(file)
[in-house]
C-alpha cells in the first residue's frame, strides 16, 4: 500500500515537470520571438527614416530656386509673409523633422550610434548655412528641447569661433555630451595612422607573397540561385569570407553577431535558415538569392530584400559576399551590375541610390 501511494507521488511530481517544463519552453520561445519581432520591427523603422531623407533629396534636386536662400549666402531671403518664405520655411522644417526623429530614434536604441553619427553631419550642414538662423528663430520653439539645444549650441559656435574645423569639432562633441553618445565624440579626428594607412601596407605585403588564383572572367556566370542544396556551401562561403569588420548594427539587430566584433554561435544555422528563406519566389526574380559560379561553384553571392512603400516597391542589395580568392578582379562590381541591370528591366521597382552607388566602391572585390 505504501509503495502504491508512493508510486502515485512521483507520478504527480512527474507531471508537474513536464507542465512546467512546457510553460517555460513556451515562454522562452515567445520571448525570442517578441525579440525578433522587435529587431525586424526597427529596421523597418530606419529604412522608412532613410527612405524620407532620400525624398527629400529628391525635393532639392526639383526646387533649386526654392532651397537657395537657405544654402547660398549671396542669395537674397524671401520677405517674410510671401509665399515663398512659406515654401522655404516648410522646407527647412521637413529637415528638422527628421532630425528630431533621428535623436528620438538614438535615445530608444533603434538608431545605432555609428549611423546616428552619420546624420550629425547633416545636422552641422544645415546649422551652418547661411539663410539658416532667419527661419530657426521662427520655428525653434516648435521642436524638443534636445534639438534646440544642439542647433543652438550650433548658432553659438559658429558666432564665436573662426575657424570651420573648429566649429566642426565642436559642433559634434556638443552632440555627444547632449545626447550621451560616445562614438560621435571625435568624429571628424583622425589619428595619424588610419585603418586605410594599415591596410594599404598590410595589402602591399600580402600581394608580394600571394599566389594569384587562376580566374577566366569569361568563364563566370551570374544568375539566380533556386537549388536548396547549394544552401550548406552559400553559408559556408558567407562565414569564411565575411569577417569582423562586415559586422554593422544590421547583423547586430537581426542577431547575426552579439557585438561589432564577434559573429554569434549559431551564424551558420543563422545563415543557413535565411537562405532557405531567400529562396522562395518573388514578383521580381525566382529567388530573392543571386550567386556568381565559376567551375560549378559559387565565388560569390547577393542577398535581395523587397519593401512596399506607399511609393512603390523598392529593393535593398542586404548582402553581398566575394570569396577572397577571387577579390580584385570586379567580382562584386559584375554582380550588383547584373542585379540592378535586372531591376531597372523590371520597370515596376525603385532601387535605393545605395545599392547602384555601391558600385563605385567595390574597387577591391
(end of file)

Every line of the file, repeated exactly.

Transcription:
[in-house]
C-alpha cells in the first residue's frame, strides 16, 4: 500500500515537470520571438527614416530656386509673409523633422550610434548655412528641447569661433555630451595612422607573397540561385569570407553577431535558415538569392530584400559576399551590375541610390 501511494507521488511530481517544463519552453520561445519581432520591427523603422531623407533629396534636386536662400549666402531671403518664405520655411522644417526623429530614434536604441553619427553631419550642414538662423528663430520653439539645444549650441559656435574645423569639432562633441553618445565624440579626428594607412601596407605585403588564383572572367556566370542544396556551401562561403569588420548594427539587430566584433554561435544555422528563406519566389526574380559560379561553384553571392512603400516597391542589395580568392578582379562590381541591370528591366521597382552607388566602391572585390 505504501509503495502504491508512493508510486502515485512521483507520478504527480512527474507531471508537474513536464507542465512546467512546457510553460517555460513556451515562454522562452515567445520571448525570442517578441525579440525578433522587435529587431525586424526597427529596421523597418530606419529604412522608412532613410527612405524620407532620400525624398527629400529628391525635393532639392526639383526646387533649386526654392532651397537657395537657405544654402547660398549671396542669395537674397524671401520677405517674410510671401509665399515663398512659406515654401522655404516648410522646407527647412521637413529637415528638422527628421532630425528630431533621428535623436528620438538614438535615445530608444533603434538608431545605432555609428549611423546616428552619420546624420550629425547633416545636422552641422544645415546649422551652418547661411539663410539658416532667419527661419530657426521662427520655428525653434516648435521642436524638443534636445534639438534646440544642439542647433543652438550650433548658432553659438559658429558666432564665436573662426575657424570651420573648429566649429566642426565642436559642433559634434556638443552632440555627444547632449545626447550621451560616445562614438560621435571625435568624429571628424583622425589619428595619424588610419585603418586605410594599415591596410594599404598590410595589402602591399600580402600581394608580394600571394599566389594569384587562376580566374577566366569569361568563364563566370551570374544568375539566380533556386537549388536548396547549394544552401550548406552559400553559408559556408558567407562565414569564411565575411569577417569582423562586415559586422554593422544590421547583423547586430537581426542577431547575426552579439557585438561589432564577434559573429554569434549559431551564424551558420543563422545563415543557413535565411537562405532557405531567400529562396522562395518573388514578383521580381525566382529567388530573392543571386550567386556568381565559376567551375560549378559559387565565388560569390547577393542577398535581395523587397519593401512596399506607399511609393512603390523598392529593393535593398542586404548582402553581398566575394570569396577572397577571387577579390580584385570586379567580382562584386559584375554582380550588383547584373542585379540592378535586372531591376531597372523590371520597370515596376525603385532601387535605393545605395545599392547602384555601391558600385563605385567595390574597387577591391